The soft-coated wheaten terrier boasts a medium-length, wavy coat in a golden brown tone, which gives them the name "wheaten." There is only one soft-coated wheaten terrier breed, but there are two common coat types: Irish and North American. The American Kennel Club also recognizes the Irish terrier.
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Soft-coated wheaten terrier
The soft-coated wheaten terrier originated in Ireland as a farm dog who would perform a variety of tasks, including herding and ratting. A full-grown male soft-coated wheaten terrier grows 18 to 19 inches tall and weighs 35 to 40 pounds. A full-grown female soft-coated wheaten terrier grows 17 to 18 inches tall and weighs 30 to 35 pounds.
While breed is not a reliable indicator of temperament, the breed tends to be affectionate and great with children in the home. They are described as devoted, friendly, and happy. A healthy soft-coated wheaten terrier has an expected life span of 12 to 14 years.
They have a fairly high energy level and need plenty of activity each day. They do have a strong prey drive, so it is a good idea to keep them on a leash when you aren't in a fenced area. The dogs are quite intelligent, but they also have a willful streak that makes training a challenge. Focus on positive reinforcement methods.
Wheaten terrier coat types
Irish and North American wheaten terriers have different coat types. The American Kennel Club does not differentiate between the two types; both are included under the soft-coated wheaten terrier breed. Soft-coated wheaten terriers have a medium-length single coat.
The Irish soft-coated wheaten terrier has a wavy, flowing coat that is soft and silky and lies close to the body. Some breeders consider this to be the correct coat type. The benefit of this coat is that it rarely tangles and mats. So, while regular grooming is important, you are unlikely to have serious matting problems. Unfortunately, this coat can take a while to grow in, and puppies under the age of 3 can be described as scruffy.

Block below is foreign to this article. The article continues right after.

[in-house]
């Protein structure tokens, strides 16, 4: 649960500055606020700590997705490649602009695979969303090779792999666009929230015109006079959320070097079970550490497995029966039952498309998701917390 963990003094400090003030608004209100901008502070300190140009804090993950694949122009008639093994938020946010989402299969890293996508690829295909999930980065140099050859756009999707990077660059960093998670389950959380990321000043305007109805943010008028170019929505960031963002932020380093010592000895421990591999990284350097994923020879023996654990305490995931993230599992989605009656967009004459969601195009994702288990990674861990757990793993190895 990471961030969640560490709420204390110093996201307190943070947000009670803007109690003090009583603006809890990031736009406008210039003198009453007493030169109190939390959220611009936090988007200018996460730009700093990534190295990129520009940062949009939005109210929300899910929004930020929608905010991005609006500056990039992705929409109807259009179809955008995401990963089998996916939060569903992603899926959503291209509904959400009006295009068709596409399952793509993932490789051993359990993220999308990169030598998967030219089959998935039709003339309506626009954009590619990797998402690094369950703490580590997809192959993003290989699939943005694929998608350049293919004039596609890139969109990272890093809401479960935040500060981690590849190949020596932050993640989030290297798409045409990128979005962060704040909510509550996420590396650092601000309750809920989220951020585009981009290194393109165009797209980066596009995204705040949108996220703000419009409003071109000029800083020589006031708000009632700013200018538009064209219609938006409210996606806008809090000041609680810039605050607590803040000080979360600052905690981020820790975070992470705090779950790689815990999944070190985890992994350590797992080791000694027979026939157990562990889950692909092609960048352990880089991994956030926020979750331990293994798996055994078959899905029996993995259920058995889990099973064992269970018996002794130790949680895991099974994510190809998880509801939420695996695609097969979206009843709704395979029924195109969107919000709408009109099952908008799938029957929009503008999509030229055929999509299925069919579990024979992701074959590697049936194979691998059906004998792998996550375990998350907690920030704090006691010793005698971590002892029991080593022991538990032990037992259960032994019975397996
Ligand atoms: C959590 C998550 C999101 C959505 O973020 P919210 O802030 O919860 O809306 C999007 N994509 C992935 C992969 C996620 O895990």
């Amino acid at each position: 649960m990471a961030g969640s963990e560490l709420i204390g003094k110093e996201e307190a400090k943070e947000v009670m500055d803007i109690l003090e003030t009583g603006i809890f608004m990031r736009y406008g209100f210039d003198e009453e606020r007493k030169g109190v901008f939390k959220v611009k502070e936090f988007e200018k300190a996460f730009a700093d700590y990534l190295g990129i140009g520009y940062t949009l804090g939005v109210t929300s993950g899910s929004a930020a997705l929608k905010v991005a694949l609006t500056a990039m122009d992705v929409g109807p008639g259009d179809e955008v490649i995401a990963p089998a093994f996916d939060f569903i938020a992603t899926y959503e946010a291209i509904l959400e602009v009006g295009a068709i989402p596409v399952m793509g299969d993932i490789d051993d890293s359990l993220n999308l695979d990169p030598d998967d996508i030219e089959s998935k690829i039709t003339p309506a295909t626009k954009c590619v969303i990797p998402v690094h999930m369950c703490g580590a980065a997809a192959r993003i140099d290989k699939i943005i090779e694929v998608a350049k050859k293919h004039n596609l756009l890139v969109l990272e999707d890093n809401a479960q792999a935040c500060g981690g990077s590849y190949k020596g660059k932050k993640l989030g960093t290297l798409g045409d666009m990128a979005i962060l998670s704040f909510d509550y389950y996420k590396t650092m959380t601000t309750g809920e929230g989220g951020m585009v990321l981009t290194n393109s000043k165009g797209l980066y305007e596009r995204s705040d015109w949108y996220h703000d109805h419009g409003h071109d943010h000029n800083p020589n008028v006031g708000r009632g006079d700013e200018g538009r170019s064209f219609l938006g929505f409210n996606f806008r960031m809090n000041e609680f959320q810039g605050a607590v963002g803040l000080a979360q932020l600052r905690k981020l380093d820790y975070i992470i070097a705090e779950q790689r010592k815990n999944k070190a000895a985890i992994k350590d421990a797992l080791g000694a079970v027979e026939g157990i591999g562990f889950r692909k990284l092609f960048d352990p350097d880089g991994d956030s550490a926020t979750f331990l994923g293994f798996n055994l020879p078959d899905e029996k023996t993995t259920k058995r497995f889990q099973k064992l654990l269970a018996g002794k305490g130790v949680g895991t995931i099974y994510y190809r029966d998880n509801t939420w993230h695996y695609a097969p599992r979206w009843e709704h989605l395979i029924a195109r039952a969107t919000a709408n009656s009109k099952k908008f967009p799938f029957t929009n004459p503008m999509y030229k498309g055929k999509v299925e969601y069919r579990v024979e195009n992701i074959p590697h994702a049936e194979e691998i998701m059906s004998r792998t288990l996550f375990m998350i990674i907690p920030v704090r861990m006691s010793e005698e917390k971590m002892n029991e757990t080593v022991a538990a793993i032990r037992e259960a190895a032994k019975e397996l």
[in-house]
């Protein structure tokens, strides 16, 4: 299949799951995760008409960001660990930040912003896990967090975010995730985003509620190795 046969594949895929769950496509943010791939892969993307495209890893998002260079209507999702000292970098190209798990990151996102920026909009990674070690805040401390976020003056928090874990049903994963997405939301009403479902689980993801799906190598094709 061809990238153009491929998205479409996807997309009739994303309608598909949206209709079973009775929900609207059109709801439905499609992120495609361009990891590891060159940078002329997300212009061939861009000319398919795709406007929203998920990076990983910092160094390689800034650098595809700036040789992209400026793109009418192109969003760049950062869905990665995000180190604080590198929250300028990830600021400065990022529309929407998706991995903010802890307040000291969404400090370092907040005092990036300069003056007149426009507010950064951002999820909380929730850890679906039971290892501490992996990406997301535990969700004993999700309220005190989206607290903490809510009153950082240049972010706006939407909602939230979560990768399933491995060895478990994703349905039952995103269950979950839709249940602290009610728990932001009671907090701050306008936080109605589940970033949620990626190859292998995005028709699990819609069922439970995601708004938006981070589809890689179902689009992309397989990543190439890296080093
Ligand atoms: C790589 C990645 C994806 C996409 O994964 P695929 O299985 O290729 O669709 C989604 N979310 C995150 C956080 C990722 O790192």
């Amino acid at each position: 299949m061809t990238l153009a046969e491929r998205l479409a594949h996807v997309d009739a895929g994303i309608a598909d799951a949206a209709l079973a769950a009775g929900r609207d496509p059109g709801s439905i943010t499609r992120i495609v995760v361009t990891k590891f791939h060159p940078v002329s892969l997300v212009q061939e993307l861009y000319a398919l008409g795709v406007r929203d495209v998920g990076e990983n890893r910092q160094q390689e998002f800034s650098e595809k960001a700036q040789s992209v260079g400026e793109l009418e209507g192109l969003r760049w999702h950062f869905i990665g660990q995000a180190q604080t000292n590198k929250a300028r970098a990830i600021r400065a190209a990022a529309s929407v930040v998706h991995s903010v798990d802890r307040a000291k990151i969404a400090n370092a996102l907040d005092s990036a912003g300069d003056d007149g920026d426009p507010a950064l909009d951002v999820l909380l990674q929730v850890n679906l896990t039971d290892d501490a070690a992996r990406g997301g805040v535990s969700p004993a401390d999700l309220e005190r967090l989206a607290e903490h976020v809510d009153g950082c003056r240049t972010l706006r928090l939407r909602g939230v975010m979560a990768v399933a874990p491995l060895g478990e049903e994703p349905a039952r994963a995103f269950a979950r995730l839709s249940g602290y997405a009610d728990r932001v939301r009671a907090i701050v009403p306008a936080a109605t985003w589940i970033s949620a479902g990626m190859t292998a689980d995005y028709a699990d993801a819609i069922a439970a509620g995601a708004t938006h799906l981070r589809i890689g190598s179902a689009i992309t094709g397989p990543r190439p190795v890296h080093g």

The American wheaten terrier also boasts a wavy coat, but the fur is much thicker, and puppies have a beautiful coat without going through the awkward scruffy years. The coat tends to be straighter and fluffier than an Irish wheaten terrier's coat. In addition, it can form mats more easily, so frequent brushing is required, taking care to remove tangles all the way to skin level.
Irish terrier differences
The Irish terrier also originates from Ireland as an all-purpose farm dog. The Irish terrier is slightly smaller when compared to the soft-coated wheaten terrier size. Irish terriers grow to 18 inches tall. Males weigh 27 pounds, while females weigh 25 pounds. The breed has a life expectancy of 13 to 15 years.
They also have a much different coat than the wheaten terrier. Irish terriers have a wiry double coat, and there are three accepted coat colors: red, red wheaten, and wheaten. The coat needs to be regularly stripped or clipped and brushed each week.
Like the wheaten terrier, the breed is affectionate and good with children. However, they may not get along with dogs as well as the wheaten terrier. Early socialization is critical for these pups. The breed is described as bold, dashing, and tenderhearted. They don't generally have quite as much energy as a wheaten, but they still need a daily walk and playtime. Like the wheaten terrier, the Irish terrier is intelligent but also willful, so patience and positive reinforcement are key for successful training.